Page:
In developing economies, men and women are similarly concerned about threats of physical violence and harassment and are more than twice as likely to identify this as a risk than the average global worker. Nearly 39 per cent of men and 36 per cent of women in low income economies cited violence and harassment as risks.

In high-income economies the gender gap is bigger with the World Risk Poll recording 24 per cent of women compared to 18 per cent of men saying physical violence or harassment at work is a threat. In Finland 42 per cent of women worry about violence and harassment, in France 38 per cent and in Australia 32 per cent.

Overall men, and especially young men, experience more injuries than women.  The World Risk Poll recorded a gender gap of 23 per cent of men compared to 14 per cent of women having been seriously injured at work.  Men are more likely to do dangerous, physically taxing roles such as working on the land, at sea and in construction or manufacturing.  The poll found this to be the case in every region with injuries generally lower for women as a result.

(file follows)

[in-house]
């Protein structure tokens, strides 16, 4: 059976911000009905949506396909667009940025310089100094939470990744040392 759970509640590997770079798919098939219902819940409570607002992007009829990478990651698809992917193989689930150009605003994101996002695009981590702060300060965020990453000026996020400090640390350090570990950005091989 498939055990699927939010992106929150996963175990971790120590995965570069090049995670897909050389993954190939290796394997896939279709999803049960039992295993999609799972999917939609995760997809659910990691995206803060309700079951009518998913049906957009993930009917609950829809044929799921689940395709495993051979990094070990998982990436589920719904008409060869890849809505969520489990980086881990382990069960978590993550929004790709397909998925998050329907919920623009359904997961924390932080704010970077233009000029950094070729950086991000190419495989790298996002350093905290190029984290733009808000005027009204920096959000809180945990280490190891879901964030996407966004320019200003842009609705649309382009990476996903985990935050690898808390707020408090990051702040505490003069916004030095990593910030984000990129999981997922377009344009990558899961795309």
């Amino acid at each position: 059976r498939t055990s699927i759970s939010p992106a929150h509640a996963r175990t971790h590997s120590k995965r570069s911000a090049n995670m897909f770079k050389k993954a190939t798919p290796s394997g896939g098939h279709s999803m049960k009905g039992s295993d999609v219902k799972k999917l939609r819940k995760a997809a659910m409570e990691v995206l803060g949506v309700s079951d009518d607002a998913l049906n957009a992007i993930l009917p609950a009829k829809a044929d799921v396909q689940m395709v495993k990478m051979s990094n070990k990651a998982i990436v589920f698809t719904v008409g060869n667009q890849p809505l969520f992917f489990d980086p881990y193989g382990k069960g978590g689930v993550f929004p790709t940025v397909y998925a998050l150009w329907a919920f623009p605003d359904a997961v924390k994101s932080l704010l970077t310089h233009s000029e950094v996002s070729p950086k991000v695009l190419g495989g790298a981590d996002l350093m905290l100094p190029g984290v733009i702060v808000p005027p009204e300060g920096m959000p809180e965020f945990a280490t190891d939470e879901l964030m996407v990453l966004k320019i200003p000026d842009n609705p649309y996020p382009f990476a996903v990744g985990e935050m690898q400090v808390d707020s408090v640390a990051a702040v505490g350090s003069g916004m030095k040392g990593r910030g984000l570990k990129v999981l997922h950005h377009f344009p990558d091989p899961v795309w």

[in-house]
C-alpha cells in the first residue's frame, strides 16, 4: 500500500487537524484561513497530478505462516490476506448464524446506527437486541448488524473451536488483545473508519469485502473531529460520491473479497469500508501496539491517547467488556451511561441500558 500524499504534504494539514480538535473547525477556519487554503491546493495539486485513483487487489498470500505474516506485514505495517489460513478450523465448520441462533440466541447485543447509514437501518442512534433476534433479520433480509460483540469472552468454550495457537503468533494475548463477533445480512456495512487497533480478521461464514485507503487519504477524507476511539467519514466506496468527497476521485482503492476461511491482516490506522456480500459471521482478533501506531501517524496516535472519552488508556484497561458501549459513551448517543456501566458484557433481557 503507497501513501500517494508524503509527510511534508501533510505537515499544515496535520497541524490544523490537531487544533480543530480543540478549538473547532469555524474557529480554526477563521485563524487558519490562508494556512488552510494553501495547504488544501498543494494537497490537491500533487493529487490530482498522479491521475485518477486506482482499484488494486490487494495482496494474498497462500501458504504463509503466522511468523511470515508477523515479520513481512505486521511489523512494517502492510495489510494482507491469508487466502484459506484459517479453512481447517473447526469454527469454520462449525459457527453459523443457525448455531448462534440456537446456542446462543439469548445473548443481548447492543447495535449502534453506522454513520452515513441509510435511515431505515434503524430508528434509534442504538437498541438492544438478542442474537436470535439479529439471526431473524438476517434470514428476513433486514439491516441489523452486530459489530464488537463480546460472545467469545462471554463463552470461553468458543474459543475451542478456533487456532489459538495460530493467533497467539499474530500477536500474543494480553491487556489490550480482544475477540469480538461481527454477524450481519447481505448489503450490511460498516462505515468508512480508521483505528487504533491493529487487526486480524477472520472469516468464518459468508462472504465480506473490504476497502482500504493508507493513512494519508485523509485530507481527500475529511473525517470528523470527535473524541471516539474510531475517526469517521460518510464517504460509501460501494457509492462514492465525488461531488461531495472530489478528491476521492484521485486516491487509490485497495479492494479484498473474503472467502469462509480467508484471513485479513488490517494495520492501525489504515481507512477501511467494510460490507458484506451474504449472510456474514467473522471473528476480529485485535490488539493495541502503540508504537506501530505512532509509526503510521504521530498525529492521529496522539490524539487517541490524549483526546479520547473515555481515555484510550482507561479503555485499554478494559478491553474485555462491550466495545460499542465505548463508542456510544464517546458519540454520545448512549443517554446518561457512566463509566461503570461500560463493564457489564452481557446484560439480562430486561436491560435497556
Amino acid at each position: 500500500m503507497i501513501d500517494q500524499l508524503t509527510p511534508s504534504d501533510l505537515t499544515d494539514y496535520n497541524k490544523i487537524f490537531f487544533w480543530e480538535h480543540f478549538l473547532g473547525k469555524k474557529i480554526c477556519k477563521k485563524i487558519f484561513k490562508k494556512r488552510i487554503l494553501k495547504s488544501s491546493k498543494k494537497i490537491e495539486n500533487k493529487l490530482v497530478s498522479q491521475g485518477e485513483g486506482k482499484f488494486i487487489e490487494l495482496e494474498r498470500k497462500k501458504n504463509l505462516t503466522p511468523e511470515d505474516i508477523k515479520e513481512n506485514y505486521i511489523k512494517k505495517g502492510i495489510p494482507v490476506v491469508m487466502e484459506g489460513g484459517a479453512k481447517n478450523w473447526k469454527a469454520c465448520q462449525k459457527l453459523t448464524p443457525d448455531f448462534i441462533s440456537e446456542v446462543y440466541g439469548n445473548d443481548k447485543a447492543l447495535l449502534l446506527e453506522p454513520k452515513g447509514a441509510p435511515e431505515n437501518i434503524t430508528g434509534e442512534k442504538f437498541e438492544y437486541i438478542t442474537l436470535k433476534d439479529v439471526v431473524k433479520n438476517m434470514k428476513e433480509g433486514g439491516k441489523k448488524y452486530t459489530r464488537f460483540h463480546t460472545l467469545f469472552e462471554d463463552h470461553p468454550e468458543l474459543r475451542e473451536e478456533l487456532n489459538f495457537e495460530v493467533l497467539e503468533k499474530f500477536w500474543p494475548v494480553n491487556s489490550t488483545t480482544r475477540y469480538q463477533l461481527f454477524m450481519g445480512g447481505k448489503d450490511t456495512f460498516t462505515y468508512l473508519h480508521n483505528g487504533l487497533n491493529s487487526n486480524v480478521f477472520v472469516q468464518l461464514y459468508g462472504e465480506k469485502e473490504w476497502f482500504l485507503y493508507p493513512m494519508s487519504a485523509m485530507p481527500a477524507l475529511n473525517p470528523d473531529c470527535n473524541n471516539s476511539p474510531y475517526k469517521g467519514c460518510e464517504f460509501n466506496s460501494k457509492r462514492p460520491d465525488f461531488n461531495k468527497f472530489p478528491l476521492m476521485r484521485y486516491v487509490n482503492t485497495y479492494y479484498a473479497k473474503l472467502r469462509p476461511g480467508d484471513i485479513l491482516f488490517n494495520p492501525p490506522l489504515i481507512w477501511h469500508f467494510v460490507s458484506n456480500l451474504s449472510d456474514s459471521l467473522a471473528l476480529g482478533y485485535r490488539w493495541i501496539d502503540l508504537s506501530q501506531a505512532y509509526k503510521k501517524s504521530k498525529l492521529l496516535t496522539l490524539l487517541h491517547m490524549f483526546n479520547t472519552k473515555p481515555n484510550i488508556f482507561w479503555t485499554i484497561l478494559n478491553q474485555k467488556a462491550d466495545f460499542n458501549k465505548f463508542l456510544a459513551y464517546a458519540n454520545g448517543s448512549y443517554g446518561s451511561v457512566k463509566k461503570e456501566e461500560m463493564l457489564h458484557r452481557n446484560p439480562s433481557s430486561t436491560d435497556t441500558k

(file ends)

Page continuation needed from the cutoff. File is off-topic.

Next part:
The findings portray the hidden human cost of our global economy. In the same way the world is increasingly balancing economic growth with climate impact, we urge world leaders, businesses and regulators to use the findings of the World Risk Poll to balance economic development with making work safer and less damaging to our health and wellbeing.

Professor Richard Clegg, Former Chief Executive, Lloyd's Register Foundation

Farming and fishing are world's most dangerous jobs